Friday, December 7, 2018

Cover reveal for Coma Confidential

From the USA Today bestselling author of The Music of Us  comes a thrilling and poignant new suspense novel: 

Ashley finds herself in the ER diagnosed with coma. She has no memory of what has happened to her. Despite what everyone around her may think, Ash can listen to the conversations of her visitors. One of them in particular strikes her as a possible suspect in her recent rape. 
For Ash, there is little time to gather clues: blackouts are happening not only in the hospital but in Irvine and other places in California, and the Russian hackers who are intent on sabotaging the power grid are trying to blackmail her boyfriend, Michael, into helping their cause. And what better way for them to do it but by kidnapping her?

Cover design:

In designing the cover for Coma Confidential, I wanted Ash to direct her gaze at you, so that her story can be told in the most intimate way, even if no one else but you can hear it. I imagined her floating in a neural network, half submerged. Here she is, describing it in her own words: 

I feel like a fish in a fishbowl, hovering just behind the glass, watching them watching me. Correction: Since I can’t see, my fishbowl is opaque. All I can do is listen to them watching me.
Dr. Patel explains to his audience that in my state, I can’t open my eyes. He adds that in the second stage of comma, also known as vegetative state—which unfortunately, I have yet to reach—patients may open their eyes, but they can’t interact with others. They can’t talk.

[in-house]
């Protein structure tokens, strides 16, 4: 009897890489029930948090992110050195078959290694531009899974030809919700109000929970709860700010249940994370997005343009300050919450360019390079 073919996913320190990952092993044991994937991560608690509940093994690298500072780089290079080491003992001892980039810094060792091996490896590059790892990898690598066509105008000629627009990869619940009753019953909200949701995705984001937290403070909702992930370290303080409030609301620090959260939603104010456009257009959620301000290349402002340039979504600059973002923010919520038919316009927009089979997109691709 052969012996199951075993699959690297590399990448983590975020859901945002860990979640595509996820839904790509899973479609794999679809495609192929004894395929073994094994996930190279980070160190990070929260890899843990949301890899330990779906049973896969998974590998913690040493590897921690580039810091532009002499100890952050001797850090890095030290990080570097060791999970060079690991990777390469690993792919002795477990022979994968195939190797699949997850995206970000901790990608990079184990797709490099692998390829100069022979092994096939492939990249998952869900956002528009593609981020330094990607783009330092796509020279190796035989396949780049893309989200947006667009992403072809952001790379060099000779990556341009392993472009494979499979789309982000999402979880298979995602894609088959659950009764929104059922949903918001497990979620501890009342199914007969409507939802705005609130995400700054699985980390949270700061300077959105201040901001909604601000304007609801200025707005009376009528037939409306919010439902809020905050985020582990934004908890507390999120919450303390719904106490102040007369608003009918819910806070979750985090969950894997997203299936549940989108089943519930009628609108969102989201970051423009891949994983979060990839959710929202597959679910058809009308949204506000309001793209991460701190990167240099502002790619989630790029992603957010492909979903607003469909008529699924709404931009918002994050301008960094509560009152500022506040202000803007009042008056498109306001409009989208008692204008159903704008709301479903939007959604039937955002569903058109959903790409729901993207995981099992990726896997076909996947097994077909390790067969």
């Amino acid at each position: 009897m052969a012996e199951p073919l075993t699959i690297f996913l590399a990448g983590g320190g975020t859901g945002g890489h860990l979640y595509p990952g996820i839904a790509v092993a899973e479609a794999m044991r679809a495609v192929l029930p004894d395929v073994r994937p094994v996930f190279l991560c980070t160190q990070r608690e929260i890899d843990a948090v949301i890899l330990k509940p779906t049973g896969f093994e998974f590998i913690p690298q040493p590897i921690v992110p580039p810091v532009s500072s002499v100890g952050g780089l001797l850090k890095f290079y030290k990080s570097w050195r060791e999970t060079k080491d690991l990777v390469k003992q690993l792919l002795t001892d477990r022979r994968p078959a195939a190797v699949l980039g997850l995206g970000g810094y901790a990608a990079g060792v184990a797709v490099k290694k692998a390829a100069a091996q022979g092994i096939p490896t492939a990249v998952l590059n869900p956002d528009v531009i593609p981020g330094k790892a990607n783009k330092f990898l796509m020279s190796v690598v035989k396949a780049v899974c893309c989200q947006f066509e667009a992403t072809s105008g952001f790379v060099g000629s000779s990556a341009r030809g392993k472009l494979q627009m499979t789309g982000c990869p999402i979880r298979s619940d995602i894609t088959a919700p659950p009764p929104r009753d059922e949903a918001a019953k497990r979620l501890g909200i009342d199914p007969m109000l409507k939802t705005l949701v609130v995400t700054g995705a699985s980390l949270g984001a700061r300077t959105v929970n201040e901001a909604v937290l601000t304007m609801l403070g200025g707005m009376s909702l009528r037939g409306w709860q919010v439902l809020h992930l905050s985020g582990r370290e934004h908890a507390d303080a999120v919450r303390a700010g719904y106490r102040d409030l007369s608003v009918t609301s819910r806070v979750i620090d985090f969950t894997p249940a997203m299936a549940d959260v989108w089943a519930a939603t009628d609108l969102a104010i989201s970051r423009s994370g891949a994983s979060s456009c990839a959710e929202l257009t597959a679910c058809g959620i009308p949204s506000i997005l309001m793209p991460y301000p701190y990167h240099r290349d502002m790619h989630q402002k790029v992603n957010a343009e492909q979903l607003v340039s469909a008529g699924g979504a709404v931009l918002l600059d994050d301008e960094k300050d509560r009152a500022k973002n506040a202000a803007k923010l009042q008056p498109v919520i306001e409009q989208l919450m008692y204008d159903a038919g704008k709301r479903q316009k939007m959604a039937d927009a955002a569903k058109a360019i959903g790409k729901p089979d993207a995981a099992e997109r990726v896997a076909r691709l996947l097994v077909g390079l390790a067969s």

Too bad. I have a long way to go before I can be called normal.
How does he classify patients who can, somehow, lift their pinky toe? That’s the one thing I’d like to know. Can someone raise this question with him? 
No. Nobody does. Dr. Patel goes on lecturing his students about the brain, about improving the efficiency of neurotransmitters in it, which allows signals to pass from one neuron to the next across contact points called synapses. At first I find myself bored.
I would yawn, if only I could. 
Then, his presentation conjures up an image in my mind. I picture myself half submerged in the neural network of the brain. It looks like a fishnet, where a million squiggling limbs have been swept up, limbs that are visible not only at the upper surface but also down there, at layers beneath layers of its depth.
Nerve signals are shooting around me every which way, traveling across the contact points between one limb and another. Limbs and synapses, synapses and limbs, with no limit but imagination.
I know that what I’ve created in my mind is not real—but even so, it overwhelms me. Caught in the fishnet, I struggle for air. An unexpected tide rises around my face, my nose. It’s touch and go. I may drown, or I may float over this constantly wriggling neural network and manage, somehow, to live on.